Panic in the Corridors

1 It’s half-term.

This first 8 weeks back are the most brutal of the school year: new classes; new routines to establish; new colleagues to meet; new routes to walk (I’ll find time to blog about the 16’000 steps I now do every day as I no longer teach any two lessons in the same building. That is, when my shoes stop smouldering …)

There can’t be many job where each September is, basically, a blank slate of expectations you have to gruellingly fill in anew year after year.

It’s tiring. And we get grumpy. (I try not to even send an email in that last week as I can feel my snark reach unhelpful levels).

But we’re at half-term now and it’s time to refresh and recharge. Right?

Nope. It’s Jets and the Sharks time again on Edutwitter.

Just when we should all be under the covers, binge watching Netflix and recharging our batteries, teachers up and down the country have decided to die on the hill of corridor silence.

Depending on your gang allegiance, there is either an epidemic of Daredevil levels of violence in school corridors or a sinister cabal enforcing draconian levels of discipline.

No-one in this argument is in danger of being misunderstood for taking too nuanced a position.

If you’ve managed to miss the vitriol over the last few days, let me help you get a handle on it: picture two Year 9 girls who used to be best friends. Something happened – no-one quite remembers what – but now they HATE each other. They’ve dragged in most of the rest of the class on one side or the other, it’s 3:35 on a Friday and war has just erupted in front of you over one of them looking at the other in a funny way.

There’s no point trying to reason with them: the dislike is entrenched. The cause for this current explosion is irrelevant. You tell them to just ignore each other, ‘grow up’ and you don’t want to hear anymore about it. The classroom management equivalent of the Twitter mute and block: and I’d encourage some people to avail themselves of the latter.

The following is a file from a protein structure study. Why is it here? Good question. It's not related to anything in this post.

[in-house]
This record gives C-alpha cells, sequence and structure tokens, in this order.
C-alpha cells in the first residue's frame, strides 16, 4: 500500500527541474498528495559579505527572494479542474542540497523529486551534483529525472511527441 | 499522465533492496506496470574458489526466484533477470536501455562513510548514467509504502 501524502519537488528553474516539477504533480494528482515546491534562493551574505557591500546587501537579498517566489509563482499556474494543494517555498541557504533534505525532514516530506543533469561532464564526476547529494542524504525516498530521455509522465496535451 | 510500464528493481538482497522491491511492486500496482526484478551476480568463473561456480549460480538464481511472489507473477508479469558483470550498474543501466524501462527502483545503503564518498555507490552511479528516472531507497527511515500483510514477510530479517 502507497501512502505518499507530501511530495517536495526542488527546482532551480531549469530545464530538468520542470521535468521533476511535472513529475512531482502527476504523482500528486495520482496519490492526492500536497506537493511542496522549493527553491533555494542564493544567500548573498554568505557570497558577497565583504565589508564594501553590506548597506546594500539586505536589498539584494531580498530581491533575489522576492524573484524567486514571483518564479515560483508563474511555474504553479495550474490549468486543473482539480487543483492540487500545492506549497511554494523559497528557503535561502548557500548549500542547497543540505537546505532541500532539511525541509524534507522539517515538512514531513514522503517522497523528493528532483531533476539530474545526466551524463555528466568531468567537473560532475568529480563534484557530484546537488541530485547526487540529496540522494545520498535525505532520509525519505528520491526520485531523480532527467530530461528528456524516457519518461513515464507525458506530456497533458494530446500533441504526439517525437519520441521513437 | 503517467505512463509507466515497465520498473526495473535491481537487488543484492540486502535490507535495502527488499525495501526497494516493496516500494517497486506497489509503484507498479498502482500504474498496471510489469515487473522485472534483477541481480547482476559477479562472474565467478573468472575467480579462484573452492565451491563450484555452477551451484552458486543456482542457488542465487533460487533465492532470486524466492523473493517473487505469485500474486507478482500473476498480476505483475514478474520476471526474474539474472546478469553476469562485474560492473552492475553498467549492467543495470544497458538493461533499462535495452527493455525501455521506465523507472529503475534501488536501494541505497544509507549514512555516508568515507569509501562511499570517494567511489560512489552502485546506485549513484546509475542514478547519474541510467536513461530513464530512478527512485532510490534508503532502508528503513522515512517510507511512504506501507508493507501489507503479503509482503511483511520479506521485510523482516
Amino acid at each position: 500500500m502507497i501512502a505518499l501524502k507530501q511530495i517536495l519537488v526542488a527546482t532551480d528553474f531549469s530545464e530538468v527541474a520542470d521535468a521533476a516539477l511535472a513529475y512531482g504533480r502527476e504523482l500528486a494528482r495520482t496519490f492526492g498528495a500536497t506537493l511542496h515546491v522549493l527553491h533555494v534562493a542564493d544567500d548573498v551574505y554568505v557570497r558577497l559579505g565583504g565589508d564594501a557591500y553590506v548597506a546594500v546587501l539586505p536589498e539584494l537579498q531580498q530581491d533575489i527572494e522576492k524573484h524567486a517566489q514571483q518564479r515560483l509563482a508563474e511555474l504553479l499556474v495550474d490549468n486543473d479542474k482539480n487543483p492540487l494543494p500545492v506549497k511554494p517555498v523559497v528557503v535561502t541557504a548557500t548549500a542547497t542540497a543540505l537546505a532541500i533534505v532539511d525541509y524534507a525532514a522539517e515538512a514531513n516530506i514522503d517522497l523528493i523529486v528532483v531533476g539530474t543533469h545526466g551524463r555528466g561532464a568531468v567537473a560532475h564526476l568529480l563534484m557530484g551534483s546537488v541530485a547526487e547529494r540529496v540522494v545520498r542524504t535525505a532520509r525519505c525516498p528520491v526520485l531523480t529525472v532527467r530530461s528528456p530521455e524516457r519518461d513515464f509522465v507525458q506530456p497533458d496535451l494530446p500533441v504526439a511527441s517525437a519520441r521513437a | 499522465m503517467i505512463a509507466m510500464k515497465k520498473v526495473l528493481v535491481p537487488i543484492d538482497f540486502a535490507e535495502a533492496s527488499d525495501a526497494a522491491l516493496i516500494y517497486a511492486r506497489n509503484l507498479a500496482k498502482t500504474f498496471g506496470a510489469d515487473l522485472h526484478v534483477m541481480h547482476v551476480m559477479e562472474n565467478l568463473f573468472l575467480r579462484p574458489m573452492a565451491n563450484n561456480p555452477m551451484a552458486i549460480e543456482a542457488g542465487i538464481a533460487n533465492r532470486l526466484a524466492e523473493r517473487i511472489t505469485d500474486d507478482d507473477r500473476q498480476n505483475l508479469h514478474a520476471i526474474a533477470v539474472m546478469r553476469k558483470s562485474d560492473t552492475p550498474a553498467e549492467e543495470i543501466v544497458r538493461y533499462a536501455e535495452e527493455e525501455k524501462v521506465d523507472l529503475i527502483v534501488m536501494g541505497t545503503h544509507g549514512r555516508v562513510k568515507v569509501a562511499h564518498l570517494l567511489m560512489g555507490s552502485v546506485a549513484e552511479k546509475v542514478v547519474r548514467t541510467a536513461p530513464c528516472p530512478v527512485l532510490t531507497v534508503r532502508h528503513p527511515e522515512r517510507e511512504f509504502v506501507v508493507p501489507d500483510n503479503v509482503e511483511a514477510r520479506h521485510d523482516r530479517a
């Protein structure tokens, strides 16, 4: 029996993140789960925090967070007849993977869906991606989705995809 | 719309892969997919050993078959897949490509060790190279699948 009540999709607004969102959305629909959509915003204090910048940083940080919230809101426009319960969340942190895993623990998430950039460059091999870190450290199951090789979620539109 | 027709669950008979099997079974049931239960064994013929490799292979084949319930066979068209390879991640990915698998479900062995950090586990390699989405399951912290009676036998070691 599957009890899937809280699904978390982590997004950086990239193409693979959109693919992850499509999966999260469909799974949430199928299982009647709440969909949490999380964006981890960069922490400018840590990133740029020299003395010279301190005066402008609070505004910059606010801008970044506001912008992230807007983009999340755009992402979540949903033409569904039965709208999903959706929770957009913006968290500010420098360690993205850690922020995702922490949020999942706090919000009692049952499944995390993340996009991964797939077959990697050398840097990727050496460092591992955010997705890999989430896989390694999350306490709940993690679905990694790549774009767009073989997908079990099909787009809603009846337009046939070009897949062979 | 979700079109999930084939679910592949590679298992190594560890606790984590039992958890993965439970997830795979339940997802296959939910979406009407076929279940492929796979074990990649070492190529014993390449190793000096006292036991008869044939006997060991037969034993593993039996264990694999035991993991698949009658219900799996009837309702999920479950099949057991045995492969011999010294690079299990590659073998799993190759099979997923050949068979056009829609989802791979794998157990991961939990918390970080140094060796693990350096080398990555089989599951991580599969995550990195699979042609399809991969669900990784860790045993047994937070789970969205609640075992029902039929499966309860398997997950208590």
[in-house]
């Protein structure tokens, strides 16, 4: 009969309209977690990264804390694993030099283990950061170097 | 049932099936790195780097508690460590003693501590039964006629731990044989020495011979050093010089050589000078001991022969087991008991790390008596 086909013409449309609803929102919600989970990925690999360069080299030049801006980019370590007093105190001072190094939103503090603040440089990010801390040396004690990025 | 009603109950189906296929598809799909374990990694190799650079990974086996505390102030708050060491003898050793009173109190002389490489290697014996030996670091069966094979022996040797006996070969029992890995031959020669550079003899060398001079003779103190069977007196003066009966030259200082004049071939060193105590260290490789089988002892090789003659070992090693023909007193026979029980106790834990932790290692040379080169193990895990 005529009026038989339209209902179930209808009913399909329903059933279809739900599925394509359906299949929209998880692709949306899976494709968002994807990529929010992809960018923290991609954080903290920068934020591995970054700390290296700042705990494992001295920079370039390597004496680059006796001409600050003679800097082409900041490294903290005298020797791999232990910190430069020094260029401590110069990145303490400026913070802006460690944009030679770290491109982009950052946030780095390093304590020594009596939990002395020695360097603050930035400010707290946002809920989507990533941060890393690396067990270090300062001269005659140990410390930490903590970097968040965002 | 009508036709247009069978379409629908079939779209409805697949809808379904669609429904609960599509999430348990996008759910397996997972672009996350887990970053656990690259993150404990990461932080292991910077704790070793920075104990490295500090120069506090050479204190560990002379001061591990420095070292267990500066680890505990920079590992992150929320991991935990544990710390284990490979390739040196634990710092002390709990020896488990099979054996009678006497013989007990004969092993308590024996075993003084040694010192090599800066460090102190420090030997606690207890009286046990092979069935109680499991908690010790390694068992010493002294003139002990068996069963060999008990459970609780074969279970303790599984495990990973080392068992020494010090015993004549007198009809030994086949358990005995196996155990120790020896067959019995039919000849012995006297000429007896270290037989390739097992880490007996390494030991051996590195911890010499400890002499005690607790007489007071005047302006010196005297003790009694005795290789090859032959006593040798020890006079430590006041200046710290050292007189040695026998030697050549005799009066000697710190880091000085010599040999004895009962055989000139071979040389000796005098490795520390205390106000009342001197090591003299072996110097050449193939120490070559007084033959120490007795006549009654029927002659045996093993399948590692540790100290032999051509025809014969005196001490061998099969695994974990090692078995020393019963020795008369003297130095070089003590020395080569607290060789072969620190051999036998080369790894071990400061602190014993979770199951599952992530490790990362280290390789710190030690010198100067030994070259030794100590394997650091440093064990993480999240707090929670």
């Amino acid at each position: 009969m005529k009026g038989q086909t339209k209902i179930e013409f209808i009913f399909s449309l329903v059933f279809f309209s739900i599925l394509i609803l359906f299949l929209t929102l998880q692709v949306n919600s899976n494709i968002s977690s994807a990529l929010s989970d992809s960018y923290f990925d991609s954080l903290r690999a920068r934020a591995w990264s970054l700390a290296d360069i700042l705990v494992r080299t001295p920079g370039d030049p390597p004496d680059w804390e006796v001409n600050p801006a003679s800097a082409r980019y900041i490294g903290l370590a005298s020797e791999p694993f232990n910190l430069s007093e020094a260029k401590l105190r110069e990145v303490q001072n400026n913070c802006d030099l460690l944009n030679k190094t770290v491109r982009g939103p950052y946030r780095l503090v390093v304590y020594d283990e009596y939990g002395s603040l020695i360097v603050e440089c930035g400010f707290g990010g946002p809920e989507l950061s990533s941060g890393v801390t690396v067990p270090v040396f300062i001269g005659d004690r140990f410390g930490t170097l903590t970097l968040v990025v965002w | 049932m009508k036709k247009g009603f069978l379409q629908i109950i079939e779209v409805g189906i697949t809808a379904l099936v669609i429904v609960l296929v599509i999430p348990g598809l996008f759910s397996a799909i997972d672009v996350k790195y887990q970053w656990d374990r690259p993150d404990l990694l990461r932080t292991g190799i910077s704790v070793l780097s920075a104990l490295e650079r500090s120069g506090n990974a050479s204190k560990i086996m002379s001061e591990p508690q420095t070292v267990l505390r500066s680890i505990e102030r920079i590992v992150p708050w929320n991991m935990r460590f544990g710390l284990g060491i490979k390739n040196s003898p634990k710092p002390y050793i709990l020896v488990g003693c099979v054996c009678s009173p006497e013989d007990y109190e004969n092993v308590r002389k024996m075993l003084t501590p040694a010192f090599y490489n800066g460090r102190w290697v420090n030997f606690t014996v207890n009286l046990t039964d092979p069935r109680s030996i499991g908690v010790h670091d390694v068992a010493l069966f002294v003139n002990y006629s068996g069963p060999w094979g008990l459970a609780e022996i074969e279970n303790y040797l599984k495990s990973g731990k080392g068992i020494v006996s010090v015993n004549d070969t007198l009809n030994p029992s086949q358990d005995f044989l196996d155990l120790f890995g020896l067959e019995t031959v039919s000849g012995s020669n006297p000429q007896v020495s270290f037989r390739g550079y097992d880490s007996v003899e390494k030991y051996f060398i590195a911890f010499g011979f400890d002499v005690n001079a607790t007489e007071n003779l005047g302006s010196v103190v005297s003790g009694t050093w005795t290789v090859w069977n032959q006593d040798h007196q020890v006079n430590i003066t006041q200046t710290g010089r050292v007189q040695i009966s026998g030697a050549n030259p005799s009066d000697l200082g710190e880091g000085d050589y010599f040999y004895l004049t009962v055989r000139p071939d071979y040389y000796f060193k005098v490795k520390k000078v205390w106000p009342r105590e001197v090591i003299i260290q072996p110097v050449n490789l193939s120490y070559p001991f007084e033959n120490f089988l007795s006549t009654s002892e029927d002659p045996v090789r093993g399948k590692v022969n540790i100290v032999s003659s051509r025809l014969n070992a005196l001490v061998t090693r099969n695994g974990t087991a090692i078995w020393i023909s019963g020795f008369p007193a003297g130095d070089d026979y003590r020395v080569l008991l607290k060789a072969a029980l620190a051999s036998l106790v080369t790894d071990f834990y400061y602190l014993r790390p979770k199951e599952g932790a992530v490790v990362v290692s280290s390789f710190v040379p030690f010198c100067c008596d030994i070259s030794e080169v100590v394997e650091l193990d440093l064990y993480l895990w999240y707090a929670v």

For what it is worth, silent corridors sound great. I spend a lot of my time bellowing at children to ‘walk’, ‘put that down’, ‘leave her alone’, ‘move to the right’. My day would be improved without all that. I’m sure the pupils would also benefit from a calmer change over. On the other hand, do I really want everyone to lose the incidental, social moments that enrich a child’s day? Probably not.

But hey, I don’t think anyone should pontificate on a context they’re not working in. If a Headteacher thinks that this will help their pupil’s experience, I’m going to assume they’re not evil and have actually thought about the impact. Likewise, if people want to express concern about them doing it, I’m going to take the line they’re doing so from a position of genuine concern.

I imagine there’s a middle position here that would be fruitful to explore: how to attain that peaceful corridor whilst allowing for the social experience.

It’d probably be a great half-term conversation for there to be someone out there that wanted to discuss what that might look like: we could probably learn from all the different contexts and approaches out there. I actually think that’s what Edutwitter should be like.

However, in lieu of that, we have the regular half-term trench warfare between the usual suspects who just can’t stand each other. The issue itself – and the opportunity to discuss, explore and learn from each other – is lost.

It’s a real shame. Now back to Netflix.

Leave a Reply

Fill in your details below or click an icon to log in: Logo

You are commenting using your account. Log Out /  Change )

Google photo

You are commenting using your Google account. Log Out /  Change )

Twitter picture

You are commenting using your Twitter account. Log Out /  Change )

Facebook photo

You are commenting using your Facebook account. Log Out /  Change )

Connecting to %s